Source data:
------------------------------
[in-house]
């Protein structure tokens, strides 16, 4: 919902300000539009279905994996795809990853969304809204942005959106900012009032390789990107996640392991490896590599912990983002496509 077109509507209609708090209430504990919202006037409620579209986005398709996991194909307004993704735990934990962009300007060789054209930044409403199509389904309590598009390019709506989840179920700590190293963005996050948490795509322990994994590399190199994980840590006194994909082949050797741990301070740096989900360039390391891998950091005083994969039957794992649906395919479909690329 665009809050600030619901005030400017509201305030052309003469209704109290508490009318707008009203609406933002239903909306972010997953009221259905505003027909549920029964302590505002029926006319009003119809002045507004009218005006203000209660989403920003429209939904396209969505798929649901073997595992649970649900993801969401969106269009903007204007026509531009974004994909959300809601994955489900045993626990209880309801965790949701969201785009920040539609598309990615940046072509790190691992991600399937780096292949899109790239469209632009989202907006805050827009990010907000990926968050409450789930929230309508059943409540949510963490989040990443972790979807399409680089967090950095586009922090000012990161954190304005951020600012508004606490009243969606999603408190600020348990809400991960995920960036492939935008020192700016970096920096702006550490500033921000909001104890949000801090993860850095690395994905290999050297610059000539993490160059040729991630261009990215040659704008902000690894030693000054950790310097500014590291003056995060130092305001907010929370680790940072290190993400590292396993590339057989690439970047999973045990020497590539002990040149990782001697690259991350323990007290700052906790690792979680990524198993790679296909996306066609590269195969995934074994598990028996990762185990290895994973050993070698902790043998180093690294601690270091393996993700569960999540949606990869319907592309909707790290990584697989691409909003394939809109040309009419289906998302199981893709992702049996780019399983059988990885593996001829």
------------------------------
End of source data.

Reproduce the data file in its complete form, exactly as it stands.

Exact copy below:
[in-house]
């Protein structure tokens, strides 16, 4: 919902300000539009279905994996795809990853969304809204942005959106900012009032390789990107996640392991490896590599912990983002496509 077109509507209609708090209430504990919202006037409620579209986005398709996991194909307004993704735990934990962009300007060789054209930044409403199509389904309590598009390019709506989840179920700590190293963005996050948490795509322990994994590399190199994980840590006194994909082949050797741990301070740096989900360039390391891998950091005083994969039957794992649906395919479909690329 665009809050600030619901005030400017509201305030052309003469209704109290508490009318707008009203609406933002239903909306972010997953009221259905505003027909549920029964302590505002029926006319009003119809002045507004009218005006203000209660989403920003429209939904396209969505798929649901073997595992649970649900993801969401969106269009903007204007026509531009974004994909959300809601994955489900045993626990209880309801965790949701969201785009920040539609598309990615940046072509790190691992991600399937780096292949899109790239469209632009989202907006805050827009990010907000990926968050409450789930929230309508059943409540949510963490989040990443972790979807399409680089967090950095586009922090000012990161954190304005951020600012508004606490009243969606999603408190600020348990809400991960995920960036492939935008020192700016970096920096702006550490500033921000909001104890949000801090993860850095690395994905290999050297610059000539993490160059040729991630261009990215040659704008902000690894030693000054950790310097500014590291003056995060130092305001907010929370680790940072290190993400590292396993590339057989690439970047999973045990020497590539002990040149990782001697690259991350323990007290700052906790690792979680990524198993790679296909996306066609590269195969995934074994598990028996990762185990290895994973050993070698902790043998180093690294601690270091393996993700569960999540949606990869319907592309909707790290990584697989691409909003394939809109040309009419289906998302199981893709992702049996780019399983059988990885593996001829």